One of the biggest changes in Legion Windwalker is the removal of our old cleave technique and our dps rotational skill, Tigereye Brew, in favor of a new toy.
Storm, Earth, and Fire is now extremely important to the play style of Legion Windwalker. To perform well, you’ll want to be aware of how it works, how it doesn’t, and how to maximize its potential.
Mechanics and Bugs
New iteration of Storm, Earth, and Fire works as follows:
- You split into three spirits, one which you control and two you don’t, for 15 seconds.
- If you don’t do anything, they’ll attack random targets you’re in combat with, jumping pretty efficiently from one target to another.
- If you press the spell again, they’ll focus on current target and ignore others for the rest of the duration or until assigned to a new one.
- If there are less than 3 targets available, they can still attack the same target as you (unlike previous iterations of the spell.)
During the duration, you and your spirits will deal 55% reduced damage (50% with Spiritual Focus), for a net gain of 35% damage overall on single target (50% with Spiritual Focus!). The clones will replicate all your damaging actions, although they won’t cast crowd controls, use items or cast Touch of Death.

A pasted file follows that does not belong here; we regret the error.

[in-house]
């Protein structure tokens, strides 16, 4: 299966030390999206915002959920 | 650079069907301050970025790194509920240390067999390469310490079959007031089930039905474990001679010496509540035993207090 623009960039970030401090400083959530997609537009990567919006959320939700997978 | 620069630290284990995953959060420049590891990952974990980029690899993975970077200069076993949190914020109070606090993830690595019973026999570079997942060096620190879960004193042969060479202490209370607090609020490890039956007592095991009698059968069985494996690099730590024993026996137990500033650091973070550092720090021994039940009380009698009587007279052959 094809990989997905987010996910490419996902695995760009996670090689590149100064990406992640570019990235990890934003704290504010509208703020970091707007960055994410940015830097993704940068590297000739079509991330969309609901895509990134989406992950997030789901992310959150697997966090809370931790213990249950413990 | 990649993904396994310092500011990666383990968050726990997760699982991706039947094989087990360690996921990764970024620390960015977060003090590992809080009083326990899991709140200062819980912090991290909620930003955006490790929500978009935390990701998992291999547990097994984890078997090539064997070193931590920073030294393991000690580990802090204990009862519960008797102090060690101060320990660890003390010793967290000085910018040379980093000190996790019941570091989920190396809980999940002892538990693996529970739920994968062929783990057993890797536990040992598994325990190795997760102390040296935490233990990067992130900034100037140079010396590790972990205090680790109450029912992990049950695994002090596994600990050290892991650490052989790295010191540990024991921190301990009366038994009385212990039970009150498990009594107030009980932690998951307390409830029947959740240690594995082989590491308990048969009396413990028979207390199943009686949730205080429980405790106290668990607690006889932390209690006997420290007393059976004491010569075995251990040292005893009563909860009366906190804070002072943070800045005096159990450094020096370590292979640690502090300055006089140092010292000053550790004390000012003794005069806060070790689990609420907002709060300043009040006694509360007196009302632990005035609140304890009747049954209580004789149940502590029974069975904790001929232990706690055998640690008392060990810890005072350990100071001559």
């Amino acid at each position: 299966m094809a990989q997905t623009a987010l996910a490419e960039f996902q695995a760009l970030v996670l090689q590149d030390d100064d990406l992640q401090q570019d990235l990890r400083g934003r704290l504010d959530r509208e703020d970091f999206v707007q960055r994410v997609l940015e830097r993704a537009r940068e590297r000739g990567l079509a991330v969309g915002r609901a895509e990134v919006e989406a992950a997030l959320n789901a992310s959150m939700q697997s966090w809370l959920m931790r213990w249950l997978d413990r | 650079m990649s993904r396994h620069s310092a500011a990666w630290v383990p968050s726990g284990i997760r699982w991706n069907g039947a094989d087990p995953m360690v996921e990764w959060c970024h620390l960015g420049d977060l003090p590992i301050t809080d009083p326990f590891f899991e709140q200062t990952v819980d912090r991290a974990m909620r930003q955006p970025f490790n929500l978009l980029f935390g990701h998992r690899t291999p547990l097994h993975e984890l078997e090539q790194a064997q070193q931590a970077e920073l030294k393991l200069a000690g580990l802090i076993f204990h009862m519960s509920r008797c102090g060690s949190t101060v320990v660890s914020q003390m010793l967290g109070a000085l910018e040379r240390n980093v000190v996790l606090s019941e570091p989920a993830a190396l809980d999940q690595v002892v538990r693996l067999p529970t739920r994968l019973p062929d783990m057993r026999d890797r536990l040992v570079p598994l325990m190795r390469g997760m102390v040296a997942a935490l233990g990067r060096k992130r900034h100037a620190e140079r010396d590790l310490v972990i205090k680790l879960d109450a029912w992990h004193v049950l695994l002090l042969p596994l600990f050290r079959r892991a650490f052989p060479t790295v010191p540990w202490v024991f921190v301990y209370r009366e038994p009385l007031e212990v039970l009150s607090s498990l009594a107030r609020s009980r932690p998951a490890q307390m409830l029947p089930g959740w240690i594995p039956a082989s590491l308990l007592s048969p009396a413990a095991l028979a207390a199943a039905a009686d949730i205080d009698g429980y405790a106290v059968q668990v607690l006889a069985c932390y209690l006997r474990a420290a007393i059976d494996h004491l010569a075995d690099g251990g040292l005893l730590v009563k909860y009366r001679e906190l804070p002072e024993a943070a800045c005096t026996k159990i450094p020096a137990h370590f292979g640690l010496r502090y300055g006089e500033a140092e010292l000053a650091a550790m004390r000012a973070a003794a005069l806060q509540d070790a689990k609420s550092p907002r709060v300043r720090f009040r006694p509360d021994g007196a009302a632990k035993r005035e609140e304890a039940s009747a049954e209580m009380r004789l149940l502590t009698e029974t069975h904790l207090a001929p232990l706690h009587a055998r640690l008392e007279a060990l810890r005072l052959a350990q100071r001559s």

They will count towards mark of the crane, effectively tagging targets for your Spinning Crane Kick buff. They will be very efficient at that task, jumping to a new target without a debuff every GCD, and refreshing the oldest debuff if every target within range is tagged.
It is worth noting that Storm, Earth, and Fire, despite all the attention Blizzard gave it, has and will probably always have some bugs. As I write this they:
Reduce the damage of some spells/perks which they don’t copy, as Tornado Kicks. Can be very slow to pick a target so I would not encourage you to Fists of Fury right after you summon them since they might just stand idle during your strongest spell. Stack their own hit combo buff, making them a bit weaker during that buff than Serenity is.
- Also worth noting if one of your clones dies, the spell is canceled.
This ability has a 1:30 minutes cool down, but stacks up to 2 times; this is excellent, as it gives monks one the best cooldowns in the game (+50% damage is crazy) with flexibility to use it/delay it, or even use two in a row for a huge damage burst on a priority target (Those 30 seconds of powerful burst are quite reminiscent of Demon Hunter’s metamorphosis… proving once more how similar both classes are).
Single Target Use
The first rule for Storm, Earth, and Fire use on single target is to almost always have one charge on cooldown. There is no rush to use your second charge: as long as one is always recharging and both are used by the end of the fight, you’re getting the most out of it.